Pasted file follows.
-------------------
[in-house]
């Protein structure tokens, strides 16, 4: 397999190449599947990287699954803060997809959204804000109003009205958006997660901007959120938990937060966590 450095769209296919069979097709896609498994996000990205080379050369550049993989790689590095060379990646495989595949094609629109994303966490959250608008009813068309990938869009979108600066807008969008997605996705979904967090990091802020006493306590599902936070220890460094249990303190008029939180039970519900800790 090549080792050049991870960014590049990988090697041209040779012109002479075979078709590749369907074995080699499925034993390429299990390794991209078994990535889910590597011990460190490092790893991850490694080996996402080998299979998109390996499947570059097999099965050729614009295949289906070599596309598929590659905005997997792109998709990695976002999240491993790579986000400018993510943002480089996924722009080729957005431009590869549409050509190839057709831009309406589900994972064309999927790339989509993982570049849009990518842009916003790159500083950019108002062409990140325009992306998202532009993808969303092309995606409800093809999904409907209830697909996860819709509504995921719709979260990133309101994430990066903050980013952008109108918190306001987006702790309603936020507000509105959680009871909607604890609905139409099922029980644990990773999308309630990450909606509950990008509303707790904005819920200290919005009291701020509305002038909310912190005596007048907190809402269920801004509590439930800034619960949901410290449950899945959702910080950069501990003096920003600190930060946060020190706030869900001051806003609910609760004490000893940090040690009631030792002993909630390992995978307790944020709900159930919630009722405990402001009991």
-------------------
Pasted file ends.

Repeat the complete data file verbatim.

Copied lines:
[in-house]
């Protein structure tokens, strides 16, 4: 397999190449599947990287699954803060997809959204804000109003009205958006997660901007959120938990937060966590 450095769209296919069979097709896609498994996000990205080379050369550049993989790689590095060379990646495989595949094609629109994303966490959250608008009813068309990938869009979108600066807008969008997605996705979904967090990091802020006493306590599902936070220890460094249990303190008029939180039970519900800790 090549080792050049991870960014590049990988090697041209040779012109002479075979078709590749369907074995080699499925034993390429299990390794991209078994990535889910590597011990460190490092790893991850490694080996996402080998299979998109390996499947570059097999099965050729614009295949289906070599596309598929590659905005997997792109998709990695976002999240491993790579986000400018993510943002480089996924722009080729957005431009590869549409050509190839057709831009309406589900994972064309999927790339989509993982570049849009990518842009916003790159500083950019108002062409990140325009992306998202532009993808969303092309995606409800093809999904409907209830697909996860819709509504995921719709979260990133309101994430990066903050980013952008109108918190306001987006702790309603936020507000509105959680009871909607604890609905139409099922029980644990990773999308309630990450909606509950990008509303707790904005819920200290919005009291701020509305002038909310912190005596007048907190809402269920801004509590439930800034619960949901410290449950899945959702910080950069501990003096920003600190930060946060020190706030869900001051806003609910609760004490000893940090040690009631030792002993909630390992995978307790944020709900159930919630009722405990402001009991």